It’s not often that a writer gets to hear a story of his read in front of an audience by an accomplished actor. I had that pleasure in 1999 at the American Repertory Theater in Cambridge, Mass. when Arliss Howard gave a staged reading of “The 5:22” before about 400 people. What surprised me that evening was the laughter at the small bits of irony or archness in the observations of my main character, a staid MIT professor. Howard managed to amplify everything I wrote, and group reaction dynamics took over.
It has been about 20 years since I wrote “The 5:22,” and now comes a new reading by actor LeVar Burton, part of his popular LeVar Burton Reads podcast. It is available free at http://www.levarburtonpodcast.com/. His smooth delivery gives new life to my words. I hope you enjoy it.
A review by Carol Iaciofano in ARTery, the web site of WBUR radio Boston (http://artery.wbur.org/2013/06/17/george-harrar-reunion), said, “Reunion at Red Paint Bay” explores some weighty questions: How much can memories be trusted? How long a comet tail of consequences can one act spark?” I like that image of a comet speeding through the universe, leaving traces of itself behind. If we’re the comet, blazing heedlessly through other people’s lives, we can certainly be held responsible for the havoc we cause. But for how long? Is there a statute of limitations on responsibility, or does one thoughtless action bind us forever to the future lives of those we have affected?
Royal Young from Interview Magazine asked me about the secret that my main character, Simon, keeps hidden over 25 years, even from his wife, in “Reunion at Red Paint Bay.” To me a secret is something that you purposely hide from people because you feel ashamed about it or you are afraid of the consequences of revealing it. But Simon says he has barely thought of the event that precipitates the action in the book or the girl involved. What seems like a secret to his wife isn’t to him because it never rose high enough in his consciousness for him to have to suppress it. Here’s the link to the interview:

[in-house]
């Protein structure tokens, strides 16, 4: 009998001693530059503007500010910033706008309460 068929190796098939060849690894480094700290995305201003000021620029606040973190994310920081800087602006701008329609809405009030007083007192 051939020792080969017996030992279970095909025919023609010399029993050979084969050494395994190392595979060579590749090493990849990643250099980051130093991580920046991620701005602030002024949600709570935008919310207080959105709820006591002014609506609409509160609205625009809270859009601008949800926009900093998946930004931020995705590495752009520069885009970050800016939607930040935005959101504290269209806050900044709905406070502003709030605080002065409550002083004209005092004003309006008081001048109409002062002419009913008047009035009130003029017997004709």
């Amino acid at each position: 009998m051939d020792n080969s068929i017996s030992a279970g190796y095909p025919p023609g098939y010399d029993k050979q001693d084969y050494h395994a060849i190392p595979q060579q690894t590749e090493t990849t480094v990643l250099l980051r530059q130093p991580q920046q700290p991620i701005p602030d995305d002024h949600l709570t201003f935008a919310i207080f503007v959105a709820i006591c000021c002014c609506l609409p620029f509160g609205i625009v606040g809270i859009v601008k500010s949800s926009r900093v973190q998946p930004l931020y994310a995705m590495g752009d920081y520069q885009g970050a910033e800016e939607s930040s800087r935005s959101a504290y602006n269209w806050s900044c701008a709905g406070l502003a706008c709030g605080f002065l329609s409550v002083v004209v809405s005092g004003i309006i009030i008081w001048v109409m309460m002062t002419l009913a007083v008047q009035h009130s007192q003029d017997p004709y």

One of the most popular types of fiction is the “true” or “based on” story. There’s the natural inclination on the part of the reader to give more weight to the plight of characters who supposedly, actually, really did go through the events described. Reunion at Red Paint Bay took shape in my imagination after a friend told me of receiving an anonymous letter in the mail inviting him to dinner at a restaurant as repayment for something he had done as a youngster. It turned out well for him–a kindness from 35 years before being repaid. But “repayment” can mean retribution or revenge, and that’s the story line I chose to follow. A comment from Jules Feiffer seems to apply: “Nothing in the book ever happened and everything in the book is true.”
Writing is one of those delayed gratification professions where it can be a year or more from the completion of the work till its incarnation in print. Then the reviews, the reader comments, the bookstore appearances come in a rush. Here’s the link to an interview where I get to step back and think about Reunion at Red Paint Bay in the context of my other novels and short stories: http://artsfuse.org/76163/fuse-interview-suspense-stories-with-a-twist-writer-george-harrar/
Whenever someone hears that I have a new novel coming out, the natural first question is “What’s it about?” For Reunion at Red Paint Bay I say it’s the story of a newspaper editor in Maine and his family who are engaged in a full-scale psychological battle with a stalker without even knowing it. Is it a mystery, a thriller, a suspense novel? Labels like this are tricky because they set up certain expectations in the reader’s mind. A standard mystery requires a crime, a prime suspect or two, a dogged detective and a definitive outcome. A thriller requires, well, thrills. A suspense novel has as its main goal keeping the reader on edge, worried about the fate of the main character. Reunion at Red Paint Bay has elements of each genre but is clearly not any of them. I’d prefer, in fact, that someone pick up my novel with no more preconception than that it is a good read.